Make multiple touchpoints
A successful marketing strategy relies on a combination of both carpet bombing and sniping. Industry research indicates that a cold prospect needs at least twelve touchpoints to respond to an inquiry, assuming there’s interest and a match in demand. Owing to the nature of our business, we’re not really looking to create demand (unlike classic B2C marketing for retail goods). We know demand exists, so we need to be relevant and timely with our touchpoints.
Below you can find a good example of how multiple touchpoints drive toward a capabilities presentation with the prospect. Some of the actions are active like calls and emails, whereas others are passive, such as advertising through LinkedIn.
An interesting metric to monitor as we invest in marketing efforts is the cost per lead or even cost per opportunity. If we were selling pizza, our cost per lead would need to be really low—there’s a lower margin on a twenty-dollar pizza (Chicago-style, of course). But we’re in the business of enterprise products with costs in the millions, often tens of millions over multiple years. Is $1,500 a reasonable amount for a chance to partner with a major airline? How about $50,000? It depends.
We have erred in the past and have gotten excited over a new potential account only to discover the individual talking to us was not in a buying position. Raising the troops and investing into a prototype may be premature. We’ve also made the opposite mistake. We’ve spent millions of dollars on our marketing engine only to underprepare for an initial capabilities session with a Fortune 1000 account . . .
We have found great success from investing our time into no-cost prototypes, research, and product explorations as a means to win an audience and ultimately an opportunity. We don’t enter into these early-stage engagements lightly, but as long as we have access to the sponsor and an identified need, and the account matches our strategic account qualification, we’re down! To research, design, and prototype, these products may require a couple of weeks of work from a small team of PMs and product designers.
Each strategic client may spend millions during the account lifetime. Err on the side of overinvesting to close the deal.
In addition to direct marketing, we invest in remarketing content. Raising awareness inside an existing account is called “remarketing.” We use a variety of account-based marketing tactics to craft focused messaging for existing clients. We create content and messaging that is intended to be circulated around the client’s enterprise. We regularly implement marketing best practices for existing account expansion. Because we have a master service agreement (MSA) and our foot is in the door, this is a much easier and shorter road to new revenue to expand an existing account. We push our managing directors to focus on existing account expansion first and foremost because their investment of time will typically yield much higher returns as compared to cold outbound pursuits. Here are a few examples of remarketing campaigns that have been effective for us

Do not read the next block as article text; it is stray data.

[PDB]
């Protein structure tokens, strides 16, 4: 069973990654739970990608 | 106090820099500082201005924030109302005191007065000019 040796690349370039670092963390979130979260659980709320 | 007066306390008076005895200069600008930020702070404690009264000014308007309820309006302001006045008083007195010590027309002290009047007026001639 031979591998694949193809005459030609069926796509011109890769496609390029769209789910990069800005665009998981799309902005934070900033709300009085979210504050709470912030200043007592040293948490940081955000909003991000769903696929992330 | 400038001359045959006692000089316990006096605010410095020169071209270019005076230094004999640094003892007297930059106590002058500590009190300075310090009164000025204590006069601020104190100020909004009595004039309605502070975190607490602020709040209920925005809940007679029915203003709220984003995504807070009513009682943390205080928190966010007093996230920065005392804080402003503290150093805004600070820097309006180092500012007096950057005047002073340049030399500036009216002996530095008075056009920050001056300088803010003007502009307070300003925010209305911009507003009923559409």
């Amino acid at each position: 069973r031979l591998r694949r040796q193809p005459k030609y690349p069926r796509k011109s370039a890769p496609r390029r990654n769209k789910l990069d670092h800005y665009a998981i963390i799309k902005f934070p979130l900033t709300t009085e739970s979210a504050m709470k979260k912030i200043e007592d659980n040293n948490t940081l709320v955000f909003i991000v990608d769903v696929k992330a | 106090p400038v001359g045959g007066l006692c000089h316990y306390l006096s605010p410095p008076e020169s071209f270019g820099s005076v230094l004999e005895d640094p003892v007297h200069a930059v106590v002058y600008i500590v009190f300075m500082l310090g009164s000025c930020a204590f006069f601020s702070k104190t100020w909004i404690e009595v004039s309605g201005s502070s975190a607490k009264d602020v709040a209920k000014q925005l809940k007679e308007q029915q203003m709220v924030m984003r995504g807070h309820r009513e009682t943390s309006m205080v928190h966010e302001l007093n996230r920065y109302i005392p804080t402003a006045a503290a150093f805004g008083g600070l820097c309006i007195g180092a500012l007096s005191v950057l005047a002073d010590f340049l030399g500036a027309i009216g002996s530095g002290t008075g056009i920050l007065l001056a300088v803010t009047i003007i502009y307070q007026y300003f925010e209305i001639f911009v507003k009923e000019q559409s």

- Feature release training video. The Devbridge team films and promotes a set of new features for the product. The video is shared with the client and distributed throughout the enterprise. This accomplishes several objectives: it shows the faces behind the work being done (our team), demonstrates improvement to the client’s software, and elevates the perception of the product.
- Product video case study. We film a case study with the client, focusing on the successes of our stakeholders and project participants. The video is all about the client, with very little mention of Devbridge. While seemingly a self-promotion vehicle for our buyer, it is branded with our name and then gets organically promoted throughout the enterprise. Delivering results and allowing our clients to celebrate those results is extremely effective in generating new sources of revenue from the account.
- Product documentation and process improvements. We create a keynote deck with a high-level overview of the product strategy, successes, and failures. Furthermore, we document areas where we can help clients improve their own processes—delivery, security, onboarding, CI/CD, DevOps, and the like. This is also a great example of taking ownership—even after we deliver the product, we’re still working on advancing our client’s organization.
- Future product vision and prototypes. We not only deliver what is required but also invest time and effort into designing future states of the product. This may mean selecting the highest value features that didn’t make it into this iteration and demonstrating what the future product could become. This requires an insignificant effort from our team but shows immense goodwill and ownership to the client. The probability of a V2 build just increased.
Remarketing is effective because we are working to make our stakeholders and clients more successful. From celebrating the work they have done to helping them paint an improved future state, we give our sponsors the tools to advance their organization’s agenda as well as their careers. Never forget that behind every business decision is an individual with unique motivations.